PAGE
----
“Fifteen years ago, the late President Lech Kaczynski voiced such ideas. First, there was talk about reparations from Russia for Katyn, one million for each executed person. Then they switched to reparations for what in modern Poland is called the Soviet occupation, that is, the period of socialism and the Polish People’s Republic. There are quite astronomical amounts of trillions of zlotys, dollars and euros,” the expert recalled.

The desire for reparations from Russia is not dictated by the search for historical justice, but by Russophobia, says Vadim Trukhachev.

“This is a reflection of deep Polish Russophobia – both mass-people and government and “elite. In addition, Poland will soon have parliamentary elections, and the ruling party is now engaged in the so-called patriotic mobilization,” the interlocutor explained.

The Russophobia of the Polish leadership is also reflected in the official’s remark about “another civilization,” Trukhachev added.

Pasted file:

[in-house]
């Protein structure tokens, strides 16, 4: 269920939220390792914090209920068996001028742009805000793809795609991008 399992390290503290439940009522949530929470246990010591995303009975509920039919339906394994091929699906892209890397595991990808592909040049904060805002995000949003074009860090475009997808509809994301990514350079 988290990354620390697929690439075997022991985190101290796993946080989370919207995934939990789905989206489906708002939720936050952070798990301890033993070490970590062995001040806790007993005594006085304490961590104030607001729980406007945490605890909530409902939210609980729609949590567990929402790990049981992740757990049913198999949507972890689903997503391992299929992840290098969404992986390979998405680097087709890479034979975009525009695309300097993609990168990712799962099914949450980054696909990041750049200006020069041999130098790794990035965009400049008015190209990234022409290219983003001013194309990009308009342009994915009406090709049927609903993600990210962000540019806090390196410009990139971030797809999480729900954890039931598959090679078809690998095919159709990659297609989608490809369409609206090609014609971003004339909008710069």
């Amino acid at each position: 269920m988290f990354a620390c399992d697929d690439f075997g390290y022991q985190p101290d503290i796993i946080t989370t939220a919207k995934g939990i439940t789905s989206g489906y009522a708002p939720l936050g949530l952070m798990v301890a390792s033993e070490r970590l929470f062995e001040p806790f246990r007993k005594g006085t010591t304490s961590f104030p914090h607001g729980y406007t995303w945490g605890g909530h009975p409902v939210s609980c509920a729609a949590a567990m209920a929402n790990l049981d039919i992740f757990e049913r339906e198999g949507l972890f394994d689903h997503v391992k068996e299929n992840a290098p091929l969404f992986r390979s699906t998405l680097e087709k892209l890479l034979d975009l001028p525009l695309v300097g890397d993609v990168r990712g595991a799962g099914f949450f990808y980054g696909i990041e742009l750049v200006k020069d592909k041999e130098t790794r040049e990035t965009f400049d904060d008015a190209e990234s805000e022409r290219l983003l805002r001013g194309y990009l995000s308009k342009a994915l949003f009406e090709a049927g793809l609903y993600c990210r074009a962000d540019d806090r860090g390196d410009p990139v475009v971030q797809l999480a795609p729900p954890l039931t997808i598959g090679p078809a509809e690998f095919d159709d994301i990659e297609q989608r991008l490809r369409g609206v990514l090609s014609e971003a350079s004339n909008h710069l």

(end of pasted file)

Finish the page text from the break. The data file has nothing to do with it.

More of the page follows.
“Poland does not consider us Slavs or Christians, for them we are descendants of the Horde, this is a long-standing Polish song. All this is claimed despite the fact that we speak languages of the same group,” the expert noted.

However, the Polish authorities will not be able to get any reparations, the political scientist believes.

“They won’t get anything from Germany, Berlin has already said so many times. As for Russia, Poland is cheeky for the reason that we still have not responded to it, including to actions to seize diplomatic property. The Poles believe that Russia will be defeated in the conflict in Ukraine, and they think that they can get something out of it,” he said.

Vladimir Olenchenko, a senior fellow at the Center for European Studies at IMEMO RAS, believes that the issue of reparations is addressed more to the Polish electorate than to Germany and Russia.